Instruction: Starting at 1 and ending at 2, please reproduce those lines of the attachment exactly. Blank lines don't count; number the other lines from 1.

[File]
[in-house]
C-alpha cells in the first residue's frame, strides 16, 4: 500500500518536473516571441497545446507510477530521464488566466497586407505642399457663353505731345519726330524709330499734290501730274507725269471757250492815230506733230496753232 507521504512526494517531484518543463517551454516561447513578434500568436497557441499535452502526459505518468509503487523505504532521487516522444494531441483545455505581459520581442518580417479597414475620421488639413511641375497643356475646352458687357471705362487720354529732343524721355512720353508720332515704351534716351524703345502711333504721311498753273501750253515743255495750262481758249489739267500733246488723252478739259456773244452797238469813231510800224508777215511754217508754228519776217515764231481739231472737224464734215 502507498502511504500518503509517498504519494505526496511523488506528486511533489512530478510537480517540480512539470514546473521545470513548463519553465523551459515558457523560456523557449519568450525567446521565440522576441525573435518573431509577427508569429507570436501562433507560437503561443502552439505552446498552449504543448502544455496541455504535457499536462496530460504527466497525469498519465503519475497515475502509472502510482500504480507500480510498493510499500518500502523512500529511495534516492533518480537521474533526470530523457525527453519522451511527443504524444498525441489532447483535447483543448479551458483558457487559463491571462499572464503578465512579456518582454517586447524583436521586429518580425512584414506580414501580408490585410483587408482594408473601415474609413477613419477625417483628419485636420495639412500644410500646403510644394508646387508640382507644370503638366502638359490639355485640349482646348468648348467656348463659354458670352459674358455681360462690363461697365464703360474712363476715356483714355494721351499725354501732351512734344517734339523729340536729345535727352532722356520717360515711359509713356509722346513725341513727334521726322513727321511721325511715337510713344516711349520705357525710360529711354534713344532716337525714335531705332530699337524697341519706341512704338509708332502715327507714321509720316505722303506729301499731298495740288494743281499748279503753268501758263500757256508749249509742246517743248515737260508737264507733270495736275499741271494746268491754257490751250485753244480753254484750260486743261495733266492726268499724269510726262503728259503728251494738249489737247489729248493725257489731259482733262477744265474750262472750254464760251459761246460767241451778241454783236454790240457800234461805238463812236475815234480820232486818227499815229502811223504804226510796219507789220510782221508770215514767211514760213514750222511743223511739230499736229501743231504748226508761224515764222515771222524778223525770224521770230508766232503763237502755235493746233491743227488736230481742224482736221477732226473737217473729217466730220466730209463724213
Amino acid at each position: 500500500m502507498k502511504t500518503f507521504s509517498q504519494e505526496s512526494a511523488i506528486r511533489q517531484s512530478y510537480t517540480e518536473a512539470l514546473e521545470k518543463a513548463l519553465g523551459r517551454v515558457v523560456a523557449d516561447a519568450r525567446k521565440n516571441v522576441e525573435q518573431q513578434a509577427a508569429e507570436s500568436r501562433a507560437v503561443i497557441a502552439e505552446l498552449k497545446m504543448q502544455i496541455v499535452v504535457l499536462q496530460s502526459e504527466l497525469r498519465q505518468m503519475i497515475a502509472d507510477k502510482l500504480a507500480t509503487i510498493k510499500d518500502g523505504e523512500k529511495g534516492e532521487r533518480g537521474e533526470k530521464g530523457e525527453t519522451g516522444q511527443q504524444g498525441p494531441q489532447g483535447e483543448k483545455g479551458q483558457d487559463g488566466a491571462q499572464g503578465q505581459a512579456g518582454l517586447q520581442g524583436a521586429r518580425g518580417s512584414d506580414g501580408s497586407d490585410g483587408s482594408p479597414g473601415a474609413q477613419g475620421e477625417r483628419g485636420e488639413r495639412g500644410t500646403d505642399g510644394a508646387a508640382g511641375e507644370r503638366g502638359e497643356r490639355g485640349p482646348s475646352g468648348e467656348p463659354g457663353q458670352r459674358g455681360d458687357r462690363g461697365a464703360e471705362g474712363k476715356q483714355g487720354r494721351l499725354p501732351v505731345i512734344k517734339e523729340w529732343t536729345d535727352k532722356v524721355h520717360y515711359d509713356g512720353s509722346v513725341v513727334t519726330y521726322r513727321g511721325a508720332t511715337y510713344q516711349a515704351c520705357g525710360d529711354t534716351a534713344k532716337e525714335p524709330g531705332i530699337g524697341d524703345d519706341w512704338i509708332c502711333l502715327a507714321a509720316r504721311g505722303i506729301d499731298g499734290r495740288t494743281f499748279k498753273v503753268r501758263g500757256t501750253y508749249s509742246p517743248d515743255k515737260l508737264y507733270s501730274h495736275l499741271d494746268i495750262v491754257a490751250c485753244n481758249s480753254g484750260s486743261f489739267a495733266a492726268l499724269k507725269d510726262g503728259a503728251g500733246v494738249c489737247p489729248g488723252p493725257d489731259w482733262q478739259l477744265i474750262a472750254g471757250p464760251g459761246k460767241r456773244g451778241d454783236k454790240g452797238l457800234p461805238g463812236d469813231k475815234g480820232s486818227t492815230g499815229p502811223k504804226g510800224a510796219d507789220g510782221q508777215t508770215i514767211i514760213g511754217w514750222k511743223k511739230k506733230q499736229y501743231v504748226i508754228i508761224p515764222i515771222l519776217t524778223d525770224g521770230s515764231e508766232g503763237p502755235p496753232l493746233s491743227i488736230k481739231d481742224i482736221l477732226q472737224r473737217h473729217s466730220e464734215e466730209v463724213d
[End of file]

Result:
[in-house]
C-alpha cells in the first residue's frame, strides 16, 4: 500500500518536473516571441497545446507510477530521464488566466497586407505642399457663353505731345519726330524709330499734290501730274507725269471757250492815230506733230496753232 507521504512526494517531484518543463517551454516561447513578434500568436497557441499535452502526459505518468509503487523505504532521487516522444494531441483545455505581459520581442518580417479597414475620421488639413511641375497643356475646352458687357471705362487720354529732343524721355512720353508720332515704351534716351524703345502711333504721311498753273501750253515743255495750262481758249489739267500733246488723252478739259456773244452797238469813231510800224508777215511754217508754228519776217515764231481739231472737224464734215 502507498502511504500518503509517498504519494505526496511523488506528486511533489512530478510537480517540480512539470514546473521545470513548463519553465523551459515558457523560456523557449519568450525567446521565440522576441525573435518573431509577427508569429507570436501562433507560437503561443502552439505552446498552449504543448502544455496541455504535457499536462496530460504527466497525469498519465503519475497515475502509472502510482500504480507500480510498493510499500518500502523512500529511495534516492533518480537521474533526470530523457525527453519522451511527443504524444498525441489532447483535447483543448479551458483558457487559463491571462499572464503578465512579456518582454517586447524583436521586429518580425512584414506580414501580408490585410483587408482594408473601415474609413477613419477625417483628419485636420495639412500644410500646403510644394508646387508640382507644370503638366502638359490639355485640349482646348468648348467656348463659354458670352459674358455681360462690363461697365464703360474712363476715356483714355494721351499725354501732351512734344517734339523729340536729345535727352532722356520717360515711359509713356509722346513725341513727334521726322513727321511721325511715337510713344516711349520705357525710360529711354534713344532716337525714335531705332530699337524697341519706341512704338509708332502715327507714321509720316505722303506729301499731298495740288494743281499748279503753268501758263500757256508749249509742246517743248515737260508737264507733270495736275499741271494746268491754257490751250485753244480753254484750260486743261495733266492726268499724269510726262503728259503728251494738249489737247489729248493725257489731259482733262477744265474750262472750254464760251459761246460767241451778241454783236454790240457800234461805238463812236475815234480820232486818227499815229502811223504804226510796219507789220510782221508770215514767211514760213514750222511743223511739230499736229501743231504748226508761224515764222515771222524778223525770224521770230508766232503763237502755235493746233491743227488736230481742224482736221477732226473737217473729217466730220466730209463724213